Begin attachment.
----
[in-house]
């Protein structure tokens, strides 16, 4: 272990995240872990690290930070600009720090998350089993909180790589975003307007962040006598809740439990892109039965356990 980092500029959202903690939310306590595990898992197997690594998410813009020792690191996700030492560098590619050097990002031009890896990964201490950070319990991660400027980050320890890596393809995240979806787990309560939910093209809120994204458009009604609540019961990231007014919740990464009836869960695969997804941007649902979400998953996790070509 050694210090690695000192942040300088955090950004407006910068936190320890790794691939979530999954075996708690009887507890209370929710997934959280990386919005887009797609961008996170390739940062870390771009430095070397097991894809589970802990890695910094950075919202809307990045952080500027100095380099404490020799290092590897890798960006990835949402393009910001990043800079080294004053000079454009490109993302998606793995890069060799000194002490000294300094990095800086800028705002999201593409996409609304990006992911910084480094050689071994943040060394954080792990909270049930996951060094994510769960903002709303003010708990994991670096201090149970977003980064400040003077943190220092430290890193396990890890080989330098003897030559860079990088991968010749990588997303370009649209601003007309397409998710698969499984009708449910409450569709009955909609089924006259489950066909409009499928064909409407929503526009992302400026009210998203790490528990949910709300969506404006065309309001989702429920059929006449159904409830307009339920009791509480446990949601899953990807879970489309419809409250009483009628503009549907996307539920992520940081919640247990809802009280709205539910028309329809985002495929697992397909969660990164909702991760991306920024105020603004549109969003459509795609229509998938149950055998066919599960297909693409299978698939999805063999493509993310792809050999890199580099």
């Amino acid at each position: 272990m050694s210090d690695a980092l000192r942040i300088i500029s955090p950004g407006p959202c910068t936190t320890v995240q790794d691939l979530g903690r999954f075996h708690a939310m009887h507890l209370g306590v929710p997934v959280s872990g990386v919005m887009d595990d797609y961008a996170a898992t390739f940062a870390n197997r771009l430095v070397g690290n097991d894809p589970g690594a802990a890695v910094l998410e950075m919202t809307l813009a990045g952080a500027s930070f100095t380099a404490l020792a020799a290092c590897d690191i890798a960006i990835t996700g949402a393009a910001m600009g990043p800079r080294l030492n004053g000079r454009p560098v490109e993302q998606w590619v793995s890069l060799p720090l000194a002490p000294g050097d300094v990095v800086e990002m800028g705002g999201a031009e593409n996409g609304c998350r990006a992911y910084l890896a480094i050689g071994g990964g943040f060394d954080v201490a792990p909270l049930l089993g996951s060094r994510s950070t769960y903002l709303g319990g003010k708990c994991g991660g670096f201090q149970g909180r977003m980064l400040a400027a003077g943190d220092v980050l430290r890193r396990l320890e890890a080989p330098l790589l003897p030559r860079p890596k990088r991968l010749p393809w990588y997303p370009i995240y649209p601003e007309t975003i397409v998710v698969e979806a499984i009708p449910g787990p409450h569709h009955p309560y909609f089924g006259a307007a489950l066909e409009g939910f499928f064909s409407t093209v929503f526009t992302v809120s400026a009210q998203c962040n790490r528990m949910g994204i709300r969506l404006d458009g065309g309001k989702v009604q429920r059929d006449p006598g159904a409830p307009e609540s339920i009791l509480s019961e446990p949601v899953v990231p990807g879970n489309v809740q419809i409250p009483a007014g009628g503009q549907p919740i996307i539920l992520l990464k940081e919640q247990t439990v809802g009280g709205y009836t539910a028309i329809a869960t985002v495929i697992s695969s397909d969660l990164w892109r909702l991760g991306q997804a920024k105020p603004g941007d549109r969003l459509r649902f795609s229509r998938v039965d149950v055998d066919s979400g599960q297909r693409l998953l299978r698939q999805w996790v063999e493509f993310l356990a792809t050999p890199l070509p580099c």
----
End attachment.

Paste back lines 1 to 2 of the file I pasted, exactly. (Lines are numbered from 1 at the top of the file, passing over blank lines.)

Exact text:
[in-house]
């Protein structure tokens, strides 16, 4: 272990995240872990690290930070600009720090998350089993909180790589975003307007962040006598809740439990892109039965356990 980092500029959202903690939310306590595990898992197997690594998410813009020792690191996700030492560098590619050097990002031009890896990964201490950070319990991660400027980050320890890596393809995240979806787990309560939910093209809120994204458009009604609540019961990231007014919740990464009836869960695969997804941007649902979400998953996790070509 050694210090690695000192942040300088955090950004407006910068936190320890790794691939979530999954075996708690009887507890209370929710997934959280990386919005887009797609961008996170390739940062870390771009430095070397097991894809589970802990890695910094950075919202809307990045952080500027100095380099404490020799290092590897890798960006990835949402393009910001990043800079080294004053000079454009490109993302998606793995890069060799000194002490000294300094990095800086800028705002999201593409996409609304990006992911910084480094050689071994943040060394954080792990909270049930996951060094994510769960903002709303003010708990994991670096201090149970977003980064400040003077943190220092430290890193396990890890080989330098003897030559860079990088991968010749990588997303370009649209601003007309397409998710698969499984009708449910409450569709009955909609089924006259489950066909409009499928064909409407929503526009992302400026009210998203790490528990949910709300969506404006065309309001989702429920059929006449159904409830307009339920009791509480446990949601899953990807879970489309419809409250009483009628503009549907996307539920992520940081919640247990809802009280709205539910028309329809985002495929697992397909969660990164909702991760991306920024105020603004549109969003459509795609229509998938149950055998066919599960297909693409299978698939999805063999493509993310792809050999890199580099």